USMARC Code List for Languages

Guidelines for applying the language code for sign languages



In November 1995 the Library of Congress announced new language codes to be incorporated into the 1996 edition of the USMARC Code List for Languages. Among the new codes is a newly established one for Sign languages: sgn. The code is a general one used to indicate "sign language" in a generic sense. Use of this code in bibliographic records indicates materials containing a sign language or the representation of a sign language. The particular sign system present is stated in a 546 field (Language Note).

If the sole medium of communication is a sign language, e.g., a book containing pictures of the handshape of each letter of a particular sign system, or a videorecording that is signed, use the code for Sign languages in the fixed field.

When the medium of communication includes a sign language or its representation as well as one or more other languages, judge whether the sign language or its representation is substantial. If so, assign language codes in an 041 field for all the languages, including the one for Sign languages. The important thing is to indicate whether sign language is present or not, rather than to worry about predominance or other discriminations more easily determined for other languages. If predominance is apparent, code for the predominant language in the fixed field and as the first code in 041 $a. If such discriminations are not readily apparent, assign codes in English alphabetical order, using the first code in the fixed field.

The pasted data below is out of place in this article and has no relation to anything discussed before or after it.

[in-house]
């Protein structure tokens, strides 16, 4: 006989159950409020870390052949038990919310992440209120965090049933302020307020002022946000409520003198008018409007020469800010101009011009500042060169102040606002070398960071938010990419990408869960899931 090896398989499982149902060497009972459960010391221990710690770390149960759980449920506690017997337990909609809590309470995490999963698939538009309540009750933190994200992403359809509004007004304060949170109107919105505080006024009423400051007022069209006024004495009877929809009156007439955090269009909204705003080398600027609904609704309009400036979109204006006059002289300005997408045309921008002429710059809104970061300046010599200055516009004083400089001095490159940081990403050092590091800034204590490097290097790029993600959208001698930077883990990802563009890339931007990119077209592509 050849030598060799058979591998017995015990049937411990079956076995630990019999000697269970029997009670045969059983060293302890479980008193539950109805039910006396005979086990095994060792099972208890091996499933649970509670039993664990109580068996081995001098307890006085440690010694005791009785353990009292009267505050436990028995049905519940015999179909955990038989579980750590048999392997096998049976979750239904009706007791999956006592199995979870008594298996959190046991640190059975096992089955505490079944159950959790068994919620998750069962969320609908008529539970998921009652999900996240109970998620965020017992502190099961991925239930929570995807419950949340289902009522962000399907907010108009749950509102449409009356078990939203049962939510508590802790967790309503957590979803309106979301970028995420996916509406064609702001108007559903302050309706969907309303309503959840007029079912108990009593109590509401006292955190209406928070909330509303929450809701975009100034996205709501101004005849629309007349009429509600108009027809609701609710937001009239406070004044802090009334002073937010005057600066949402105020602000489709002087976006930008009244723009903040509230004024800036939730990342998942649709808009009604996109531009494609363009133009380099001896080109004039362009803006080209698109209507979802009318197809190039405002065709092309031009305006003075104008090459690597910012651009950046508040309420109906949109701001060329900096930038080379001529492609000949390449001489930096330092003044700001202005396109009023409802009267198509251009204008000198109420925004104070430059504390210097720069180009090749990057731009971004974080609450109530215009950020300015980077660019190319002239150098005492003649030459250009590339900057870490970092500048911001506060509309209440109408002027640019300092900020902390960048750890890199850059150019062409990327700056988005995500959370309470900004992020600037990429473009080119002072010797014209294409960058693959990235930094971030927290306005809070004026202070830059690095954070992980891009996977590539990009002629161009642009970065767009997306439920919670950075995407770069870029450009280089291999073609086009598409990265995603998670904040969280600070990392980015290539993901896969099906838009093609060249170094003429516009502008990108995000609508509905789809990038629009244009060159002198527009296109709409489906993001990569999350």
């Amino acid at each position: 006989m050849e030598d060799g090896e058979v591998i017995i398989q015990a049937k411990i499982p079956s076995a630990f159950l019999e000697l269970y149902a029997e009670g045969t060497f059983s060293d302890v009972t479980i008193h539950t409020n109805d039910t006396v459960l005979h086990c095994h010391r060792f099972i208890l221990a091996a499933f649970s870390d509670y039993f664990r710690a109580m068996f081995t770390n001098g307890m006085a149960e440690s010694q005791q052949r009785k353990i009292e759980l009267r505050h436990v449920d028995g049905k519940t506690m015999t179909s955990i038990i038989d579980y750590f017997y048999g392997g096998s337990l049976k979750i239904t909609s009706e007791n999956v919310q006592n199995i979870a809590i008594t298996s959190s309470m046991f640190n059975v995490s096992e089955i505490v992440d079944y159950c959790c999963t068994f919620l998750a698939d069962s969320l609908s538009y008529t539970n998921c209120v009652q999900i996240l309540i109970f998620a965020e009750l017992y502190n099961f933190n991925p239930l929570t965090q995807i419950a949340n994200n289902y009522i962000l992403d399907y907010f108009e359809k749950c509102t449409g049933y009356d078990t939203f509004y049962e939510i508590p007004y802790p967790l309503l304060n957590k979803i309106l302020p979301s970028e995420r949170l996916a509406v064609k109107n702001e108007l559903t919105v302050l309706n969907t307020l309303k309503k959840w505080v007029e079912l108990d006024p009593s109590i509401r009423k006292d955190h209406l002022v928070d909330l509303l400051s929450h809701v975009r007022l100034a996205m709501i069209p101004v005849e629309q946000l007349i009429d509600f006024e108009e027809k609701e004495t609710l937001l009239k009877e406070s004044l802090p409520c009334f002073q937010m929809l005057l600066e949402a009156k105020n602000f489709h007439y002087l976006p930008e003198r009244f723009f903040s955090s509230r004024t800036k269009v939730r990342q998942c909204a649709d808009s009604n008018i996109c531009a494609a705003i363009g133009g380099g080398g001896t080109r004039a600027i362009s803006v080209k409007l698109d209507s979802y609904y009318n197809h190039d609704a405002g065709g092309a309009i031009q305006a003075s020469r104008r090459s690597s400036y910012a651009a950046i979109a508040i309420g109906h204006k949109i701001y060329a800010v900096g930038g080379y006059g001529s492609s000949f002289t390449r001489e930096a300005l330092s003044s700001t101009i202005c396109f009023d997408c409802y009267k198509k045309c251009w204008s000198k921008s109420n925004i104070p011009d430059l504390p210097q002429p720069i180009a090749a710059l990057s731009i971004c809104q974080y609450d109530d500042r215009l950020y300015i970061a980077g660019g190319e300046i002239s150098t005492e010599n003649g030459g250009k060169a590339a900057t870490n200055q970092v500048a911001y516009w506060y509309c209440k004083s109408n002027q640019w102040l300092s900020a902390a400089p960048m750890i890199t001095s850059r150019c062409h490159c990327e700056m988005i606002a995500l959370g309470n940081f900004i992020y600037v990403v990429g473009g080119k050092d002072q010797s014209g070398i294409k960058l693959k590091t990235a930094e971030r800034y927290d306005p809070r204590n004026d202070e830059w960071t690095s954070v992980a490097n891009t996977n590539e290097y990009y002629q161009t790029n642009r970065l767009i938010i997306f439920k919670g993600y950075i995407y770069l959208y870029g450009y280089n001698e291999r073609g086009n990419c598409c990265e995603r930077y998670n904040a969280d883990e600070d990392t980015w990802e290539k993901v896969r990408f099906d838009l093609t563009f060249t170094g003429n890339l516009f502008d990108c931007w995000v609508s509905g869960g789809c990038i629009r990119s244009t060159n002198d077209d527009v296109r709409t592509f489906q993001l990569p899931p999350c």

Use the 546 Language Note to state the particular sign system, e.g., American Sign language, British Sign language. Formulate the note to reflect the situation, i.e., use terminology to distinguish between cases in which the content of the whole work is signed, whether as the sole medium of communication or in conjunction with one or more others, and those in which sign language is present but the whole work is not signed (or it is not clear whether it is). For example, if the sole medium of communication in a videorecording is a sign language, then it would be appropriate to express that in the note as "Signed in [name of sign system]." If a videorecording includes open signing (i.e., a sign language interpreter appears in a separate frame), record the note as "Open signed in [name of sign system]." For those situations that are less straight forward, for example a book in which both a language and a sign language occur, possibly a dictionary or a manual, use in the 546 field the more general statement "Includes sign language; the sign system represented is [name of sign system]." If it cannot be determined what sign system has been used, record an appropriate note indicating that the item is signed but not specifying the sign system (i.e., "Includes sign language."; "Open signed.").

Questions about these guidelines for applying the sign language code should be addressed to:

Cataloging Policy and Support Office
Library of Congress
Washington, DC 20540-4305
(202) 707-4380
INTERNET: [email protected]

February 1997


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